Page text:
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EEOC Clarifies Position on High School Diploma Requirement

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Late last year, the Equal Employment Opportunity Commission (EEOC) indicated that companies requiring employees to have a high school diploma could be in violation of the Americans with Disabilities Act (ADA). The resulting uproar has resulted in the agency issuing further guidance on the subject.

The controversy was started by an "informal discussion" letter from EEOC attorney Aaron Konopasky last December (here). Acknowledging that Konopasky's missive sparked "significant commentary and conjecture" about exactly where the agency stood on the issue, the EEOC has posted a series of questions and answers on its website.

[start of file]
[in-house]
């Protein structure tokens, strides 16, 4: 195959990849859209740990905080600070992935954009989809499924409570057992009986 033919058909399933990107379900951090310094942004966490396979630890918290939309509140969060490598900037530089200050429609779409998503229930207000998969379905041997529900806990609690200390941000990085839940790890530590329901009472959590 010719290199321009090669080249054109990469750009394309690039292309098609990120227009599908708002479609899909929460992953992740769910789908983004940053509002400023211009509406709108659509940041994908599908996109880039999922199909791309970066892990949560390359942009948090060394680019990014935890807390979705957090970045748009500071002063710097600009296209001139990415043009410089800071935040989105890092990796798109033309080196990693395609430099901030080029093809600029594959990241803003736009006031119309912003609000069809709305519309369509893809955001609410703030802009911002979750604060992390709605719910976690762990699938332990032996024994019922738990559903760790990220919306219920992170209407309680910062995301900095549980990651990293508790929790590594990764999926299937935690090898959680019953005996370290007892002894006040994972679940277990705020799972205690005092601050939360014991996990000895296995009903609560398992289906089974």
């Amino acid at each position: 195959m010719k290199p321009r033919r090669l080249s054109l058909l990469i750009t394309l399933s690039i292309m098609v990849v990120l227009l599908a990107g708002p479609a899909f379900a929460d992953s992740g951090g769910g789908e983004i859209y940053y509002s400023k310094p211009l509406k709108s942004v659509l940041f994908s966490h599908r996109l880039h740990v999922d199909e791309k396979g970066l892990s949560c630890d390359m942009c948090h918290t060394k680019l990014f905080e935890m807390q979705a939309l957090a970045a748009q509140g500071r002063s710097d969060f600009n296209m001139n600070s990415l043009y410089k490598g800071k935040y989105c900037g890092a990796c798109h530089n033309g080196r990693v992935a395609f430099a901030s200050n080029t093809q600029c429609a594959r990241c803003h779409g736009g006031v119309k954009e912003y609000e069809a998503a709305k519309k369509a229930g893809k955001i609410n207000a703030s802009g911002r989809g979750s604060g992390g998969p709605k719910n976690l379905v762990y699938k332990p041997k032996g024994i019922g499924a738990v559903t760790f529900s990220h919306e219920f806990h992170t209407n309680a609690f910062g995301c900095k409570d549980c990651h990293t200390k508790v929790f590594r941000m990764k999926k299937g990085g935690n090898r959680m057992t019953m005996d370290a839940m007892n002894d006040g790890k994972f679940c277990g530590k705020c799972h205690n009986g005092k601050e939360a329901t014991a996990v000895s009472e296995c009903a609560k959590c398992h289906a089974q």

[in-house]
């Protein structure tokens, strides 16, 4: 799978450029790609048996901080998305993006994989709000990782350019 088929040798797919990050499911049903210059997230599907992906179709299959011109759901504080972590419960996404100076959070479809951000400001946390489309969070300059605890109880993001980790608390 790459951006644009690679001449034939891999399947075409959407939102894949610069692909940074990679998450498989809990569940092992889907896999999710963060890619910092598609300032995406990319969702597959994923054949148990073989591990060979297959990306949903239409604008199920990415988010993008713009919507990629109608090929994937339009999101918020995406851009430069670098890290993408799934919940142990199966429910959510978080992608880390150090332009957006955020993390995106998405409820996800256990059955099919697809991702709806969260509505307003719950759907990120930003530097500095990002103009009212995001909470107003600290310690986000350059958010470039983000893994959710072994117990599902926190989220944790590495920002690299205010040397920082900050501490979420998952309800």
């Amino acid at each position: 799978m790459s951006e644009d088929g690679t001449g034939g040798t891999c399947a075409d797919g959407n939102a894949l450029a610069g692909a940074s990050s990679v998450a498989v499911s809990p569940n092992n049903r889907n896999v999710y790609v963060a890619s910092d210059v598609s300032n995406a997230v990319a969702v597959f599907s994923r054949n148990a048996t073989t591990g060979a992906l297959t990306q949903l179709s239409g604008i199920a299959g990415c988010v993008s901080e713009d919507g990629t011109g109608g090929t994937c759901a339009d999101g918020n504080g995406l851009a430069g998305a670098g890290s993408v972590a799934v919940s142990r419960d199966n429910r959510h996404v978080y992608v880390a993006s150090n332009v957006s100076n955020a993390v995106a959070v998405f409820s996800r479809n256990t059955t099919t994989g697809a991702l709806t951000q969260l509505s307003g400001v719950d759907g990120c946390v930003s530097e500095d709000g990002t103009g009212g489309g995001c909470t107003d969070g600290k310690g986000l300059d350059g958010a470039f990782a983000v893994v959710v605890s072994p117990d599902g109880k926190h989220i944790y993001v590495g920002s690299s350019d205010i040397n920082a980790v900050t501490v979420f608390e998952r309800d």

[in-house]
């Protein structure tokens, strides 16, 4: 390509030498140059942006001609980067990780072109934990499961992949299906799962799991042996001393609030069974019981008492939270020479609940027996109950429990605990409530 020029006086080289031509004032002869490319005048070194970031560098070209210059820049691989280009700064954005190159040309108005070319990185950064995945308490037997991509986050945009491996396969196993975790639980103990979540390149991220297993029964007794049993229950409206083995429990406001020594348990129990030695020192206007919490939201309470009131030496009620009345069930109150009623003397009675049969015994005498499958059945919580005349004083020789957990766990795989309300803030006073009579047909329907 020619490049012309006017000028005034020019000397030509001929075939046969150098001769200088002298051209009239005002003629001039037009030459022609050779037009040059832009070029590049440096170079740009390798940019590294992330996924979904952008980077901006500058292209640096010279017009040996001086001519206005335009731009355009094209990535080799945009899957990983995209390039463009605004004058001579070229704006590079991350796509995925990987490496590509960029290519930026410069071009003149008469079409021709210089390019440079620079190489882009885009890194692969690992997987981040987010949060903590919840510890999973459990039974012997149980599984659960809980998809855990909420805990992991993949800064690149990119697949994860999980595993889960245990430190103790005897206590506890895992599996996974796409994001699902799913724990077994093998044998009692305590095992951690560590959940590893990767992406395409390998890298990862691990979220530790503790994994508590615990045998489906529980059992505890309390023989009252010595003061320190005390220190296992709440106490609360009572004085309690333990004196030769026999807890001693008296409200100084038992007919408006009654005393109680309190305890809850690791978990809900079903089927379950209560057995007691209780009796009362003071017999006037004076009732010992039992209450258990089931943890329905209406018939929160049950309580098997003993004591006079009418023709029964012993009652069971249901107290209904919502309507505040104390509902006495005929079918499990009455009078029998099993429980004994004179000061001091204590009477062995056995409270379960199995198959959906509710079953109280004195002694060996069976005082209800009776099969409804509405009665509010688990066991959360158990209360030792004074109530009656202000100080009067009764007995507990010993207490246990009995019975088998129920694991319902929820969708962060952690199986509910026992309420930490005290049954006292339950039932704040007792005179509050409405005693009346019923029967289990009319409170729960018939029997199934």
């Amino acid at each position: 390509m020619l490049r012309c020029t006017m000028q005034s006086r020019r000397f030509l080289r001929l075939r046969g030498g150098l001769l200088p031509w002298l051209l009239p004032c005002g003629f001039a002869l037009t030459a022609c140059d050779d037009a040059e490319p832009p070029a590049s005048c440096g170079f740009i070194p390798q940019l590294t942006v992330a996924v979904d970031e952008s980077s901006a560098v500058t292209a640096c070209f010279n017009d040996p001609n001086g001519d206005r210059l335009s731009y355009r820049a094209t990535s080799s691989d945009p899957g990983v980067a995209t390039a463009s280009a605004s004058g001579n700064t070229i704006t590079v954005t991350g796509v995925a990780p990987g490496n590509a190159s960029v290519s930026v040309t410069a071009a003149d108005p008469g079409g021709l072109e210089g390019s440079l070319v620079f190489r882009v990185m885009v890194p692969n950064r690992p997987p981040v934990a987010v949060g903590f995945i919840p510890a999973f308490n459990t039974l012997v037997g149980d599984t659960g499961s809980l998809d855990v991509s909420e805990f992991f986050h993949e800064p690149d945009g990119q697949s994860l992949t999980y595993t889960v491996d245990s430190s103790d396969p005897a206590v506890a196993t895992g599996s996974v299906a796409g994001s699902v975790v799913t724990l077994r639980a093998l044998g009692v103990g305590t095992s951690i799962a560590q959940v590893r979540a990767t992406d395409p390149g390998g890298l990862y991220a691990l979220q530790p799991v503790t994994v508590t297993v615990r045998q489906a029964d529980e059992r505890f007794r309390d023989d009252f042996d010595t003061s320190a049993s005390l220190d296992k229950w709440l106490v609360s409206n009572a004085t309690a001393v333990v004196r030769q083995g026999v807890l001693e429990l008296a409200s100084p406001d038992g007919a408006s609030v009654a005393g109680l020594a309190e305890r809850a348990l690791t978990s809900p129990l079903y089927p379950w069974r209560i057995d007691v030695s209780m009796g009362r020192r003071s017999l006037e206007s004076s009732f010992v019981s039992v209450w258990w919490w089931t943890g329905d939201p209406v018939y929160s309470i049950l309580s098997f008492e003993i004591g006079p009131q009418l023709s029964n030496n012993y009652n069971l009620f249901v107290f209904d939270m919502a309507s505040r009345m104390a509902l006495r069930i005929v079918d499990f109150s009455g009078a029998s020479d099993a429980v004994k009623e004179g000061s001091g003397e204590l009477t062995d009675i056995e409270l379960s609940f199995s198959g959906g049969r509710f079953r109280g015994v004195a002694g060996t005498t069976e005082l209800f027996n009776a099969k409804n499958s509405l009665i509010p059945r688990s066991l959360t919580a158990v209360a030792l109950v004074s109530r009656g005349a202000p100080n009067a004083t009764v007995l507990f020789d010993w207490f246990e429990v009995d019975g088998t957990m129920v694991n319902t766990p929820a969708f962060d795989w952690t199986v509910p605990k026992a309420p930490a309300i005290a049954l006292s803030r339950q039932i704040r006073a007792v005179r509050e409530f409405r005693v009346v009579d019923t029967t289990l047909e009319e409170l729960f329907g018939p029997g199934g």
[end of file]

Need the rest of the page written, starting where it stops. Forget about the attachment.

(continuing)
Bottom line: Employers still have the option of requiring employees to be high school graduates. "However, the employer may have to allow someone who says that a disability has prevented him from obtaining a high school diploma to demonstrate qualification for the job in some other way," the agency says. The guidance emphasizes the fact that the ADA "only protects someone whose disability makes it impossible for him or her to get a diploma. It would not protect someone who simply decided not to get a high school diploma."

Want to know more? Read the full article by Tim Gould at HR Morning